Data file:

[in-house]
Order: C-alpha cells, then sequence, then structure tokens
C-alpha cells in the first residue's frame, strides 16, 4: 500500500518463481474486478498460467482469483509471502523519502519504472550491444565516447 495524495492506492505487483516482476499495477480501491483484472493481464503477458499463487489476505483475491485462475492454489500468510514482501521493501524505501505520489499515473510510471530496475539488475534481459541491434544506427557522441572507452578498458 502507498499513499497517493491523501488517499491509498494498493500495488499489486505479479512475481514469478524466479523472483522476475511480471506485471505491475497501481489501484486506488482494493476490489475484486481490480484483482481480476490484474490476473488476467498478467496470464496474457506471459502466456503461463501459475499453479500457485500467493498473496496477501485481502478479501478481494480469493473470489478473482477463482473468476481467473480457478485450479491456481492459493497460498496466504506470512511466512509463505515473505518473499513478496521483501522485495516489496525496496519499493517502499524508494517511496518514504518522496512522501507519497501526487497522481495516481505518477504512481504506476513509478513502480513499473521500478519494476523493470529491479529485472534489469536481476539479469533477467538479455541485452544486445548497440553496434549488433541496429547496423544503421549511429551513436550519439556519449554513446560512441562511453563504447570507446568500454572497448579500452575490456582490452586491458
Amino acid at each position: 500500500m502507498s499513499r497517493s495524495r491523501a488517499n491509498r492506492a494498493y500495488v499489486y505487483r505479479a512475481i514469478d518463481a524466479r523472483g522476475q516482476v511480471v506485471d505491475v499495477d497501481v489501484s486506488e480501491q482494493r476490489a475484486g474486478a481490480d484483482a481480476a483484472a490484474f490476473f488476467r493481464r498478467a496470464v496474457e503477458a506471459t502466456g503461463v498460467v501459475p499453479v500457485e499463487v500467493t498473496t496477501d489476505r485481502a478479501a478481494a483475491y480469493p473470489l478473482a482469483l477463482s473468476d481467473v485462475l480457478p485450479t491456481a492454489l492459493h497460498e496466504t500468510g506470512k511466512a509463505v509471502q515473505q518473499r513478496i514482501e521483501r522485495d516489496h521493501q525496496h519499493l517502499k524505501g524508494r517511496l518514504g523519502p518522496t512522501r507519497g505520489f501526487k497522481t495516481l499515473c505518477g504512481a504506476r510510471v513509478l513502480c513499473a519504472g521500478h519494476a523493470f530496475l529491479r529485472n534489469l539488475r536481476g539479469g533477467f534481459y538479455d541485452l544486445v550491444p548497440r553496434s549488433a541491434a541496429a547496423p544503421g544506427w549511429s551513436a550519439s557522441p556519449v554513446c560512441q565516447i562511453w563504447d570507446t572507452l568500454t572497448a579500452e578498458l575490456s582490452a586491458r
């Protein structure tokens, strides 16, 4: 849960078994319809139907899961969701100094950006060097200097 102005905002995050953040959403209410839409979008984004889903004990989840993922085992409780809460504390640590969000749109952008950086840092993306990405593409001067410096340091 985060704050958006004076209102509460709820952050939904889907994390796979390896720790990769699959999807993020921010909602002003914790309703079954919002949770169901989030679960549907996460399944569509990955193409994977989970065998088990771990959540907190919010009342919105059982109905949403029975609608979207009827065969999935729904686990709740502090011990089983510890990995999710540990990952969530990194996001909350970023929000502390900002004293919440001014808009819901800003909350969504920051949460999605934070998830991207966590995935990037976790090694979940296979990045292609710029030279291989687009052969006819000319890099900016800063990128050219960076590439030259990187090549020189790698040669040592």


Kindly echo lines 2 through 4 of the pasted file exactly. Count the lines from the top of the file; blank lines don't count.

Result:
Order: C-alpha cells, then sequence, then structure tokens
C-alpha cells in the first residue's frame, strides 16, 4: 500500500518463481474486478498460467482469483509471502523519502519504472550491444565516447 495524495492506492505487483516482476499495477480501491483484472493481464503477458499463487489476505483475491485462475492454489500468510514482501521493501524505501505520489499515473510510471530496475539488475534481459541491434544506427557522441572507452578498458 502507498499513499497517493491523501488517499491509498494498493500495488499489486505479479512475481514469478524466479523472483522476475511480471506485471505491475497501481489501484486506488482494493476490489475484486481490480484483482481480476490484474490476473488476467498478467496470464496474457506471459502466456503461463501459475499453479500457485500467493498473496496477501485481502478479501478481494480469493473470489478473482477463482473468476481467473480457478485450479491456481492459493497460498496466504506470512511466512509463505515473505518473499513478496521483501522485495516489496525496496519499493517502499524508494517511496518514504518522496512522501507519497501526487497522481495516481505518477504512481504506476513509478513502480513499473521500478519494476523493470529491479529485472534489469536481476539479469533477467538479455541485452544486445548497440553496434549488433541496429547496423544503421549511429551513436550519439556519449554513446560512441562511453563504447570507446568500454572497448579500452575490456582490452586491458
Amino acid at each position: 500500500m502507498s499513499r497517493s495524495r491523501a488517499n491509498r492506492a494498493y500495488v499489486y505487483r505479479a512475481i514469478d518463481a524466479r523472483g522476475q516482476v511480471v506485471d505491475v499495477d497501481v489501484s486506488e480501491q482494493r476490489a475484486g474486478a481490480d484483482a481480476a483484472a490484474f490476473f488476467r493481464r498478467a496470464v496474457e503477458a506471459t502466456g503461463v498460467v501459475p499453479v500457485e499463487v500467493t498473496t496477501d489476505r485481502a478479501a478481494a483475491y480469493p473470489l478473482a482469483l477463482s473468476d481467473v485462475l480457478p485450479t491456481a492454489l492459493h497460498e496466504t500468510g506470512k511466512a509463505v509471502q515473505q518473499r513478496i514482501e521483501r522485495d516489496h521493501q525496496h519499493l517502499k524505501g524508494r517511496l518514504g523519502p518522496t512522501r507519497g505520489f501526487k497522481t495516481l499515473c505518477g504512481a504506476r510510471v513509478l513502480c513499473a519504472g521500478h519494476a523493470f530496475l529491479r529485472n534489469l539488475r536481476g539479469g533477467f534481459y538479455d541485452l544486445v550491444p548497440r553496434s549488433a541491434a541496429a547496423p544503421g544506427w549511429s551513436a550519439s557522441p556519449v554513446c560512441q565516447i562511453w563504447d570507446t572507452l568500454t572497448a579500452e578498458l575490456s582490452a586491458r